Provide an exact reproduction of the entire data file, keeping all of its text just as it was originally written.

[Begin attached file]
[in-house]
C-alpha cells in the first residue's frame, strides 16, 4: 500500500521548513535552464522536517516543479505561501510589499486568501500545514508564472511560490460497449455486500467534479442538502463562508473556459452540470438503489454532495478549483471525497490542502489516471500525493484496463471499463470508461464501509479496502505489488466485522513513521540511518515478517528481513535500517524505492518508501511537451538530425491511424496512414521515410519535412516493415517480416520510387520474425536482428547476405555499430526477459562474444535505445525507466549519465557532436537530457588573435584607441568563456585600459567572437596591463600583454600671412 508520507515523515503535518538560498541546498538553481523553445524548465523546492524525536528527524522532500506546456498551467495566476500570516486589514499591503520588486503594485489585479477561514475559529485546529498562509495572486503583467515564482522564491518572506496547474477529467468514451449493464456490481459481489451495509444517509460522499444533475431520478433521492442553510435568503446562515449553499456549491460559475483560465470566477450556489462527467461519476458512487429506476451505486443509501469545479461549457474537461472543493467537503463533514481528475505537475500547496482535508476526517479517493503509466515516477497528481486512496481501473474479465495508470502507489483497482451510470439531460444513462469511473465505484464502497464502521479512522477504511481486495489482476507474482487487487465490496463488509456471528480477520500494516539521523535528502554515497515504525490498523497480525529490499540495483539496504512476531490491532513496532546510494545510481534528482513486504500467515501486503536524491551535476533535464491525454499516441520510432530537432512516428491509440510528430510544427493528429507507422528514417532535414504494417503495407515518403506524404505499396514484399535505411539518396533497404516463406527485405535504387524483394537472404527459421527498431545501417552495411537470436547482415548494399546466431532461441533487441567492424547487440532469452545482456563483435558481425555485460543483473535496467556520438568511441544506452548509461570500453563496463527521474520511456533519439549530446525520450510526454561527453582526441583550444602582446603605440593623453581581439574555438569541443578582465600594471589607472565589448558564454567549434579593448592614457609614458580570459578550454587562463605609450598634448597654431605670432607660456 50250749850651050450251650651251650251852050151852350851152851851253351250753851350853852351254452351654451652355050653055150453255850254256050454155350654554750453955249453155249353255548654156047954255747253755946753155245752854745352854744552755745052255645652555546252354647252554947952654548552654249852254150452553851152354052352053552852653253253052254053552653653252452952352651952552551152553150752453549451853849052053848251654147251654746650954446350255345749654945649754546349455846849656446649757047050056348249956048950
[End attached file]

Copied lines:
[in-house]
C-alpha cells in the first residue's frame, strides 16, 4: 500500500521548513535552464522536517516543479505561501510589499486568501500545514508564472511560490460497449455486500467534479442538502463562508473556459452540470438503489454532495478549483471525497490542502489516471500525493484496463471499463470508461464501509479496502505489488466485522513513521540511518515478517528481513535500517524505492518508501511537451538530425491511424496512414521515410519535412516493415517480416520510387520474425536482428547476405555499430526477459562474444535505445525507466549519465557532436537530457588573435584607441568563456585600459567572437596591463600583454600671412 508520507515523515503535518538560498541546498538553481523553445524548465523546492524525536528527524522532500506546456498551467495566476500570516486589514499591503520588486503594485489585479477561514475559529485546529498562509495572486503583467515564482522564491518572506496547474477529467468514451449493464456490481459481489451495509444517509460522499444533475431520478433521492442553510435568503446562515449553499456549491460559475483560465470566477450556489462527467461519476458512487429506476451505486443509501469545479461549457474537461472543493467537503463533514481528475505537475500547496482535508476526517479517493503509466515516477497528481486512496481501473474479465495508470502507489483497482451510470439531460444513462469511473465505484464502497464502521479512522477504511481486495489482476507474482487487487465490496463488509456471528480477520500494516539521523535528502554515497515504525490498523497480525529490499540495483539496504512476531490491532513496532546510494545510481534528482513486504500467515501486503536524491551535476533535464491525454499516441520510432530537432512516428491509440510528430510544427493528429507507422528514417532535414504494417503495407515518403506524404505499396514484399535505411539518396533497404516463406527485405535504387524483394537472404527459421527498431545501417552495411537470436547482415548494399546466431532461441533487441567492424547487440532469452545482456563483435558481425555485460543483473535496467556520438568511441544506452548509461570500453563496463527521474520511456533519439549530446525520450510526454561527453582526441583550444602582446603605440593623453581581439574555438569541443578582465600594471589607472565589448558564454567549434579593448592614457609614458580570459578550454587562463605609450598634448597654431605670432607660456 50250749850651050450251650651251650251852050151852350851152851851253351250753851350853852351254452351654451652355050653055150453255850254256050454155350654554750453955249453155249353255548654156047954255747253755946753155245752854745352854744552755745052255645652555546252354647252554947952654548552654249852254150452553851152354052352053552852653253253052254053552653653252452952352651952552551152553150752453549451853849052053848251654147251654746650954446350255345749654945649754546349455846849656446649757047050056348249956048950